The study’s good news is that most of the DRC’s environmental degradation is not irreversible and there has been substantial progress in strengthening environmental governance.

For example, through steps such as regular anti-poaching patrols, the Congolese Wildlife Authority has secured the Virunga National Park, which at the peak of the DRC’s crisis was losing the equivalent of 89 hectares of forest each day due to illegal fuelwood harvesting.

However, the country’s rapidly growing population of nearly 70 million people – most of whom directly depend on natural resources for their survival – and intense international competition for raw materials are adding to the multiple pressures on the DRC’s natural resource base. Continue reading DRC – study warns of alarming trends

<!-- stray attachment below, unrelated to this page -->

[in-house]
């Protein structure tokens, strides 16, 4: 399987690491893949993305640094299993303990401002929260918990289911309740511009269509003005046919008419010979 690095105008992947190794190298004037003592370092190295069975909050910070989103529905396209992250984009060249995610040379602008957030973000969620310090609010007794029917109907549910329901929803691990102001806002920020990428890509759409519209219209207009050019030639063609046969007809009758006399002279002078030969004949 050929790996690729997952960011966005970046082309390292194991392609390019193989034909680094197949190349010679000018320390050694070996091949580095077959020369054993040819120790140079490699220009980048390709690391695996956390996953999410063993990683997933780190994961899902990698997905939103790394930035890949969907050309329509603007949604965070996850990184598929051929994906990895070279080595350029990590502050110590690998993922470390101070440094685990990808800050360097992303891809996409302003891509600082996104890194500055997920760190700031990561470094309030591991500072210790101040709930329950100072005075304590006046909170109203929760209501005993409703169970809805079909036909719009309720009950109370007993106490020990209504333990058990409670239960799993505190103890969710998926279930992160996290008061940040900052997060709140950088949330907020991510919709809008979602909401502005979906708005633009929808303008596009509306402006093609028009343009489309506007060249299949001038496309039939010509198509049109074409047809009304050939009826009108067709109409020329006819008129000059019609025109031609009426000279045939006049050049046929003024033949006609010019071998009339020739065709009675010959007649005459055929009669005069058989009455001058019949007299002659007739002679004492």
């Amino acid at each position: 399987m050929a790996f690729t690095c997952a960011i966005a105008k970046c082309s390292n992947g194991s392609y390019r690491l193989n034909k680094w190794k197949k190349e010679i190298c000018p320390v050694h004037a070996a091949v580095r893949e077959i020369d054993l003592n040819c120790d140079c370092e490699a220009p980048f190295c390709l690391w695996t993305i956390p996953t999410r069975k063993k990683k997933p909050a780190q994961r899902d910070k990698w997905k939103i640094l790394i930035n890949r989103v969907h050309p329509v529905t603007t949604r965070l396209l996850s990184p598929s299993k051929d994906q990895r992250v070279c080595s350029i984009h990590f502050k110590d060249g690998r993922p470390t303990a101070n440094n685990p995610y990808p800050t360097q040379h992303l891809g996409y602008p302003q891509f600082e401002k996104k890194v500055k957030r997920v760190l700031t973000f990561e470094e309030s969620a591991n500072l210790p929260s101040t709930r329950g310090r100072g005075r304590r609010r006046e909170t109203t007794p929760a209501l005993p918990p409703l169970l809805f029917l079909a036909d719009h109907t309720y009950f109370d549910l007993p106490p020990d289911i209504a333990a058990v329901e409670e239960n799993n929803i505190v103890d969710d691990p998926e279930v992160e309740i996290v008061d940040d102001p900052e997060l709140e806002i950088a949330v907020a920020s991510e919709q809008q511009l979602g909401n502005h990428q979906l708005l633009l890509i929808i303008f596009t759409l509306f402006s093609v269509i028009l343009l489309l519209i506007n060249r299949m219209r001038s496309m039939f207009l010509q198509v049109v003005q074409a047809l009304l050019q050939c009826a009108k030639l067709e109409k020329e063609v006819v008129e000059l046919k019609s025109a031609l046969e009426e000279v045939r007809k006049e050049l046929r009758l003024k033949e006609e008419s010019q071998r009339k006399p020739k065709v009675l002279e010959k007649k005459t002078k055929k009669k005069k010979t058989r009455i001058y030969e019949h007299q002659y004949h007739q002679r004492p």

Countries to seek agreement on forest and climate issues

Posted by: Saving Water SA (Cape Town, South Africa) – partnered with Water Rhapsody conservation systems – 18 April 2011

Representatives from more than 30 countries are expected to hammer out a formal agreement for future discussions on forest and climate issues when they meet next month in the Republic of Congo, reports the […]

Smaller scale plans to prevent deforestation

Posted by: Saving Water SA (Cape Town, South Africa) – partnered with Water Rhapsody conservation systems – 28 May 2010

Last December, an international conference on climate change approved global plans to prevent deforestation. But those plans have not been implemented, and now a smaller meeting of nations in Oslo will try Thursday to find […]

Forest Protected Areas Combat Climate Change

Posted by: Saving Water SA (Cape Town, South Africa) – partnered with Water Rhapsody conservation systems – 17 March 2010